Antibiotics, Growth, Breeding, and Chickens / by kevin murray

As published in a study for Poultry Science three different chicken strains were compared from 1957, 1978, and a commercial Ross 308 strains (2005) at the University of Alberta.  Each of the chicken strains was fed the same feed under the same conditions, and their respective weights were measured at 56 days of age.  Part of their conclusion was that: "From 1957 to 2005, broiler growth increased by over 400%," which means that over the last fifty years, the poultry producers have figured out how to through genetic modification increase the size of their chickens over 400%, which is simply stunning, through selective breeding and genetic genius.  To the consumer of chicken, this means that the price of chicken is cheaper, in fact significantly cheaper than what it would be if this unprecedented growth had not occurred, and for the producer of poultry this means significantly less money spent on chickens per the yield of chicken meat and a more efficient utilization of space for the farming of chickens themselves.


The poultry industry is big business so that commercially bred poultry for mass production are virtually in all cases not free-range chickens but bred instead inside long, low, and dark sheds which are filled with chickens and more chickens that have difficulty in even walking due to lack of space and the disparity of the weight of their breast meat and overall body to their legs.  Under these conditions the main concern for poultry producers is not the comfort of the chickens themselves, but the constant assurance that there is no imminent danger of a contagious chicken-borne disease that would decimate the population of the chickens, consequently most poultry producers make it a routine practice to add antibiotics to their animal feed so as to assure themselves of the continual good health of their product.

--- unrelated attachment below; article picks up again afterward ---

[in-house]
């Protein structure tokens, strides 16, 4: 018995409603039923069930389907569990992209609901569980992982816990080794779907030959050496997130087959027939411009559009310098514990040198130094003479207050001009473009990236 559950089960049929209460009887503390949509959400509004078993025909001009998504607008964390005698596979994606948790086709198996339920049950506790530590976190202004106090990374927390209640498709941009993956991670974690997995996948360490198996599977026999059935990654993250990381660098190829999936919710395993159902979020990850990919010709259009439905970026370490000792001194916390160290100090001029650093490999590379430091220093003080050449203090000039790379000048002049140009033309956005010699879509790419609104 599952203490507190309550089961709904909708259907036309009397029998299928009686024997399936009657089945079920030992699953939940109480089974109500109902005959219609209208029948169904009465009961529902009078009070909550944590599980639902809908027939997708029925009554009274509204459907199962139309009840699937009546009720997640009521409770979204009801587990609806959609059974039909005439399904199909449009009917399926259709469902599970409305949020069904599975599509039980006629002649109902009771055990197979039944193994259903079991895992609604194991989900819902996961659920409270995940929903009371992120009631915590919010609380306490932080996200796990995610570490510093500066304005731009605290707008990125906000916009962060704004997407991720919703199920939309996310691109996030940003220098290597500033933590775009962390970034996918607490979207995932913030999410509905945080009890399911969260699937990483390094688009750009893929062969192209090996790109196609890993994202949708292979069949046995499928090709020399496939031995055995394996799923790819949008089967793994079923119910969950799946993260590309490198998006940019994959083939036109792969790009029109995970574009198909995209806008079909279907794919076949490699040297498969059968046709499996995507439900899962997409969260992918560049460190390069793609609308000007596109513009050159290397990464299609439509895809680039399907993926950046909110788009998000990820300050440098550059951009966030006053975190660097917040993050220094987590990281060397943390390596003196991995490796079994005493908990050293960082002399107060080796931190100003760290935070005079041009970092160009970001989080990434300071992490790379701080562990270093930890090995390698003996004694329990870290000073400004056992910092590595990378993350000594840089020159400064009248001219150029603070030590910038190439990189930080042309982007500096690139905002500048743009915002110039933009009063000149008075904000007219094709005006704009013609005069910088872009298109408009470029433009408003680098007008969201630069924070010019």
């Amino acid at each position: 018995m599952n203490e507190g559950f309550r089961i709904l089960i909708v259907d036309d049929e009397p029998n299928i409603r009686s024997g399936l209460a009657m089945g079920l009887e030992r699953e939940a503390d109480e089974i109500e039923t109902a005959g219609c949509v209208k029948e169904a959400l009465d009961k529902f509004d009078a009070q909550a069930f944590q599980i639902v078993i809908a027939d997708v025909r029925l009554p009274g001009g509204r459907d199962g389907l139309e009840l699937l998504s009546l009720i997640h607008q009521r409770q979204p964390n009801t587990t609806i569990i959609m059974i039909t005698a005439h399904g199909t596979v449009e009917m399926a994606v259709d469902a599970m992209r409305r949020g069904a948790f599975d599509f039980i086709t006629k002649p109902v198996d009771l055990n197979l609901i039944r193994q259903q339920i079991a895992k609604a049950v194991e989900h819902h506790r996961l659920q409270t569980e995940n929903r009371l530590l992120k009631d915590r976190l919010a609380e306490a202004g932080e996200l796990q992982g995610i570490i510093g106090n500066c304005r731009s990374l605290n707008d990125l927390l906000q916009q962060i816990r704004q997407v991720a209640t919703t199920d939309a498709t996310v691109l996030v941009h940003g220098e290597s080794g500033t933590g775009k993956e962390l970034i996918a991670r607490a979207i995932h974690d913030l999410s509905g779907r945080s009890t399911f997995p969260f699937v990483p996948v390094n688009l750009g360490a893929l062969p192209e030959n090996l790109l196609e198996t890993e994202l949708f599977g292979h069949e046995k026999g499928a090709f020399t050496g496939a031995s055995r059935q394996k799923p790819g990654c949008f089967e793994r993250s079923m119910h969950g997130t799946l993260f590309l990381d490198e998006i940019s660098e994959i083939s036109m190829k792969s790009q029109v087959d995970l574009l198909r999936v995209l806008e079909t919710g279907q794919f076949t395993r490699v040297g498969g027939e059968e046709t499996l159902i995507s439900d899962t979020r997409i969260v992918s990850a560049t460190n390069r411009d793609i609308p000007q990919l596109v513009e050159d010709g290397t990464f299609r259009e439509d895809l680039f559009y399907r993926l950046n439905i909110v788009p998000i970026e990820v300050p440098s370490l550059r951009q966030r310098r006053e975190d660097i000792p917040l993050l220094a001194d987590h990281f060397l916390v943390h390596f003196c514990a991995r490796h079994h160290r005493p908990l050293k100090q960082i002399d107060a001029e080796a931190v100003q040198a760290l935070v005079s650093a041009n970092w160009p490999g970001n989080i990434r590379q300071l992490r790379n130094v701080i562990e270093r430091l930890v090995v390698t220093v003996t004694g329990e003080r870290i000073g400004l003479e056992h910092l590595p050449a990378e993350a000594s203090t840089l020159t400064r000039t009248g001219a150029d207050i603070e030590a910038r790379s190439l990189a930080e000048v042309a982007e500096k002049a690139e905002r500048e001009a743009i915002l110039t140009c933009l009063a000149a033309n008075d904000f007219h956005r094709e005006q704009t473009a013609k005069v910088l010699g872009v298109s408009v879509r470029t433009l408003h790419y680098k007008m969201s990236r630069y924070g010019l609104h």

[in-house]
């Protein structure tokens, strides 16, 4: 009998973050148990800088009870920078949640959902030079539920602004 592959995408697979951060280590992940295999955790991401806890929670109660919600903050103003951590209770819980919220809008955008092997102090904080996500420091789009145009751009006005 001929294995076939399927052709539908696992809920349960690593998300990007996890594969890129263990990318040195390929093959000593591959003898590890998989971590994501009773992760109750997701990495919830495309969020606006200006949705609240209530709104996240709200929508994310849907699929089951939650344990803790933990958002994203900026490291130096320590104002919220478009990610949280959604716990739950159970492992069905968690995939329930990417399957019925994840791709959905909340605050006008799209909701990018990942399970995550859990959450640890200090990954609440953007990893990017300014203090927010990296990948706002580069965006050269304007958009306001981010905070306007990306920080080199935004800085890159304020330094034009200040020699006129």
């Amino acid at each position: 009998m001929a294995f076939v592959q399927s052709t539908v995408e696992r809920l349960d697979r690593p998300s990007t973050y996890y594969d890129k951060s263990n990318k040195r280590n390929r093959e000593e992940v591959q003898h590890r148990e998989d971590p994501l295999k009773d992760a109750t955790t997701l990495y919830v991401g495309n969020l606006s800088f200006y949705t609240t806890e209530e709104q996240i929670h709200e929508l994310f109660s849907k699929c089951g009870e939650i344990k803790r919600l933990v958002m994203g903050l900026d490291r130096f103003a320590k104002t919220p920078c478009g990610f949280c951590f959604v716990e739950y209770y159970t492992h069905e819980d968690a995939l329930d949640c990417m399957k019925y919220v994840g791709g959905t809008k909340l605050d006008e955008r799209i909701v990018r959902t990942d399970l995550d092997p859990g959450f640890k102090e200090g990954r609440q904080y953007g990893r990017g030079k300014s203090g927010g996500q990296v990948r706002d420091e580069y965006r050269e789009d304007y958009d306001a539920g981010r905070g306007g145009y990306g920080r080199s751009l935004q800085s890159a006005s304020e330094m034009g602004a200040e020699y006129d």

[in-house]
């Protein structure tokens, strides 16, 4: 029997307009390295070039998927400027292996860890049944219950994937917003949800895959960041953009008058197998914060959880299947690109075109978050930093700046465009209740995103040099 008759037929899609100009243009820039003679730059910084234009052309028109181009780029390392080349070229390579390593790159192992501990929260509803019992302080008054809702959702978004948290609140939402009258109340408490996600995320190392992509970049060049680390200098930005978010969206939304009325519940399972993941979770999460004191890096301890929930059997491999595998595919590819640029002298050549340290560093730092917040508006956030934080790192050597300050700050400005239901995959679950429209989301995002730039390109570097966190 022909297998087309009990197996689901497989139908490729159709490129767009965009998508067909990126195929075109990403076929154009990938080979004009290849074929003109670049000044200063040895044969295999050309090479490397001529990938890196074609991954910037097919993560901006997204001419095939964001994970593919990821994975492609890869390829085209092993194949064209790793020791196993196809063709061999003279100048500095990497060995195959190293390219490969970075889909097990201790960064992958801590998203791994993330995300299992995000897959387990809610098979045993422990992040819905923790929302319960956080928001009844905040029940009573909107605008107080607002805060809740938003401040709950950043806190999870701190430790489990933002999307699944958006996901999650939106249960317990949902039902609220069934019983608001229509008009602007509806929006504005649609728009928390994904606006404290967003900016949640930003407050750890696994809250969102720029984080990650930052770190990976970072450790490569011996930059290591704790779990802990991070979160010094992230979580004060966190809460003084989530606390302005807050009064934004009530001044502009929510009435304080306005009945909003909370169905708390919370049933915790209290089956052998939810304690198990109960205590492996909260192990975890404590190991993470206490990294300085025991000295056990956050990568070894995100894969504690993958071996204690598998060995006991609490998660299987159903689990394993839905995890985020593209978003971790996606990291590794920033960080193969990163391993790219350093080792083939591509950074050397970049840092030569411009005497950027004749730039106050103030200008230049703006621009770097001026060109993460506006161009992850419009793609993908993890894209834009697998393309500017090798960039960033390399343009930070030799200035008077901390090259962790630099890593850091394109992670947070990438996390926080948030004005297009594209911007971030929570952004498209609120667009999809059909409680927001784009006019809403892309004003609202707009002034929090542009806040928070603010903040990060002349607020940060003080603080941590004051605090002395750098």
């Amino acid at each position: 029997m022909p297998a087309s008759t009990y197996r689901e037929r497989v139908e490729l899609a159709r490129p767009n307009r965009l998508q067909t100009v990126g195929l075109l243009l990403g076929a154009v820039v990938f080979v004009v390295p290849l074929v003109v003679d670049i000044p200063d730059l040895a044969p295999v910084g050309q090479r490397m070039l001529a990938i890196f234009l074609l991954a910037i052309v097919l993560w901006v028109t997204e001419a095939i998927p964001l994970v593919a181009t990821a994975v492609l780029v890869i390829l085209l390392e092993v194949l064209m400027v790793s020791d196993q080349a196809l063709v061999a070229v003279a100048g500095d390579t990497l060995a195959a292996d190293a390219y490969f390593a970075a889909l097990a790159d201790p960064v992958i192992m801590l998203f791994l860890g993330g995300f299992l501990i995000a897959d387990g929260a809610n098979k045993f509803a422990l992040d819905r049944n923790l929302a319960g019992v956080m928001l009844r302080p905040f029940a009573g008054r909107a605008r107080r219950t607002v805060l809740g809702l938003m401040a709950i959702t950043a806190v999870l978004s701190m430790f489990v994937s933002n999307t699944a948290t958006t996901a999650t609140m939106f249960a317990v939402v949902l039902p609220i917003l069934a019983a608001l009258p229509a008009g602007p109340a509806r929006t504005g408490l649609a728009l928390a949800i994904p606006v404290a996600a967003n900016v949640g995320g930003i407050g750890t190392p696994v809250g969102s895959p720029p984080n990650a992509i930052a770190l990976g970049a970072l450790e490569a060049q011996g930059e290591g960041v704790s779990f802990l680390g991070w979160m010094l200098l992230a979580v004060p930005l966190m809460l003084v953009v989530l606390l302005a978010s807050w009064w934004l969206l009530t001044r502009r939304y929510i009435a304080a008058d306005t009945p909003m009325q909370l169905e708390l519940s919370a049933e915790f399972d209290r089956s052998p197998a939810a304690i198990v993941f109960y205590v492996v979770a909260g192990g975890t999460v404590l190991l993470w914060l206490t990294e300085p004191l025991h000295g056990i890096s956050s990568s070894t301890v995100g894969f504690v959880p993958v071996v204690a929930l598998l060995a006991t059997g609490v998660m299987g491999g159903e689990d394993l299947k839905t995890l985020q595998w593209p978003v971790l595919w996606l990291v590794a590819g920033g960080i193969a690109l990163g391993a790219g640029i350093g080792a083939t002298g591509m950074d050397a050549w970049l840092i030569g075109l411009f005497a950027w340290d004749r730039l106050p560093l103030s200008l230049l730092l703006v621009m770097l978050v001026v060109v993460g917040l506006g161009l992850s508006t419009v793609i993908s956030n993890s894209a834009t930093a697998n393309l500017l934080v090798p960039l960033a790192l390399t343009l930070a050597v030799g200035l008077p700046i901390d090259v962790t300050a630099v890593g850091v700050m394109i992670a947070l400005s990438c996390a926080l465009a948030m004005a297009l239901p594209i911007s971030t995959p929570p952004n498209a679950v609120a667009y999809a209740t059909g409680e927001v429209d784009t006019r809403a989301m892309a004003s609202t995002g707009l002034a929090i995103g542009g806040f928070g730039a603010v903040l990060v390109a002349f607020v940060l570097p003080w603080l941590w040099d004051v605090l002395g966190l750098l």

For poultry producers antibiotics are that "perfect storm" of correct animal feed because not only does the antibiotic control or reduce infectious diseases to the birds themselves, it also produces increased weight gain for chickens, so that this type of dual benefit seems like a gift from the gods.  However, like anything that is routinely used to fight or to stave off diseases, bacteria itself will develop over time resistance to these antibiotics, to which when inadvertently transferred over to humans, endangers the safety of human beings because of their resistance to typical antibiotic drugs which could result in extensive hospitalization or even death.


Not too surprisingly, poultry producers are reluctant to correct or to change the very things that have allowed them to make massive profits over the years as well as providing to consumers a product that is both cost-efficient and extremely popular.  Consequently, the only hope of making meaningful change when it comes down to antibiotics in our poultry feed is transparency along with specific rules and regulations passed by the FDA that would apply equally to all.  However, pharmaceutical companies and large agribusinesses along with the respective logistical chain organizations that are utilized to provide us with cheap poultry have a vested interest in keeping things the way that they currently are, but this type of short-sighted thinking does a grand disservice to the public at large and puts ultimately human life and health at risk under the banner that the lust for money rules all.